Emanuele Secci was awarded more than $330,000.00 after a jury determined that a taxi driver was negligent in causing a motor vehicle accident. The main issue before the court was whether the taxi company could be held responsible for the negligence of the taxi driver. The jury found that the driver was an agent of the taxi company and, therefore, the company was found vicariously responsible for the acts of the driver. The trial judge agreed with defense counsel that there was insufficient evidence for the jury to determine that the driver was either an agent or an employee of the company and granted the taxi company’s motion for judgment notwithstanding the verdict.
On appeal, Secci claimed there was substantial evidence of agency to support the verdict. The court of appeal agreed and reversed the trial judge. Although the jury determined that the driver was not an employee of the company, the court of appeal noted that the taxi company controlled significant aspects of the driver’s work and therefore there was sufficient evidence to find that the driver was an agent of the company, even though the driver was classified as an independent contractor.
There is precedent for holding that an independent contractor can ostensibly act as an agent of another. For example, trucking companies have been held responsible for the negligent acts of independent contractor drivers based on regulations from the Department of Transportation and various state laws. Other common carriers have been held vicariously liable for the negligent acts of independent contractor drivers when transporting hazardous materials or simply driving large vehicles on public highways.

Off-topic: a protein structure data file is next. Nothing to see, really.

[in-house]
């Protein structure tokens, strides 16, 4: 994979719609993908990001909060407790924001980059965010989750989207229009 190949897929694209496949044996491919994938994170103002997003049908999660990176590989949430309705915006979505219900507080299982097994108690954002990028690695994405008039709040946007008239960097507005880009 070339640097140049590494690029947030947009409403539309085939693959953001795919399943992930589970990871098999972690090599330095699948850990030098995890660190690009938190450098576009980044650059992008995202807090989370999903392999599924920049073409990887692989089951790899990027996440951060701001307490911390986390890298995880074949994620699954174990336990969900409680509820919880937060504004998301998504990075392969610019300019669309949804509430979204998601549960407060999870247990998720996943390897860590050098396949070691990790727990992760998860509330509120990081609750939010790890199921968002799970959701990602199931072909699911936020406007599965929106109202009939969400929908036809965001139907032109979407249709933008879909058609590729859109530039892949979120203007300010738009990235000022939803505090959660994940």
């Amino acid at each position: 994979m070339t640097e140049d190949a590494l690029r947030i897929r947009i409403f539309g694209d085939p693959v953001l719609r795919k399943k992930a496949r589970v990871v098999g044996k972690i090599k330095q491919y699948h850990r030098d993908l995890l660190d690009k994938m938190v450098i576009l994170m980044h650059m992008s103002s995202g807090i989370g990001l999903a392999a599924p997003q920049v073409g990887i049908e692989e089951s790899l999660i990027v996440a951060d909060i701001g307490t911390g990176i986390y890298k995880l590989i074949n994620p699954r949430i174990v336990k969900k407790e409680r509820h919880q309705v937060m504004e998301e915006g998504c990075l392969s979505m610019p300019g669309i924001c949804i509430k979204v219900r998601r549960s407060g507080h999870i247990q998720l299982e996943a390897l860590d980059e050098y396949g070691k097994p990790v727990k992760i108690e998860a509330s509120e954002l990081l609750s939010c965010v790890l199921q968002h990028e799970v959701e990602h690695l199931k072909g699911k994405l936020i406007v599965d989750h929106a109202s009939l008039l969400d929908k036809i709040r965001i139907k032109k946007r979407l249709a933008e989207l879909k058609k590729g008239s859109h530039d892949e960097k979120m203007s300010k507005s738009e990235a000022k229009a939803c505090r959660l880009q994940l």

There is also precedent for holding taxi companies liable for the acts of independent contractor drivers. In 1991, a driver was determined to be an “employee” for worker’s compensation purposes as there was sufficient evidence of control over the driver by Yellow Cab. In 2008, the National Labor Relations Board determined that an employer/employee relationship existed between another cab company and cab driver due to the significant exercise of control over the driver.
In the Secci case, the court noted that the driver was provided a manual which was kept in the vehicle, credit card charges went through the company before the money was received by the driver, drivers underwent a training course administered by the company, drivers signed an acknowledgement that their lease could be terminated by the company, the company provided road supervisors in case of accident and all drivers were required to submit reports of accidents. The court also made it clear that even though the Department of Transportation or local municipalities provided rules which the company passed on to the drivers, the jury could analyze that evidence to support an agency finding even if those requirements were not imposed by the taxi company itself. If the jury were not allowed to analyze requirements imposed by public regulators, the court argued that the incentive to be careful would be reduced and that innocent victims would have no financial recourse.
This case is different than the cases involving Uber drivers. The majority of the Uber cases center on whether the drivers were mis-classified as independent contractors instead of employees. Here, the primary issue is whether a company can be held vicariously responsible for the negligent acts of an independent contractor. Specifically, the court of appeal held that a jury could review requirements imposed by public regulators as evidence of agency. The court of appeal accepted the jury finding that the taxi driver in theSecci case was not an employee of the company. However, the court of appeal has now held that evidence not in control of the company can be used to determine agency against the company.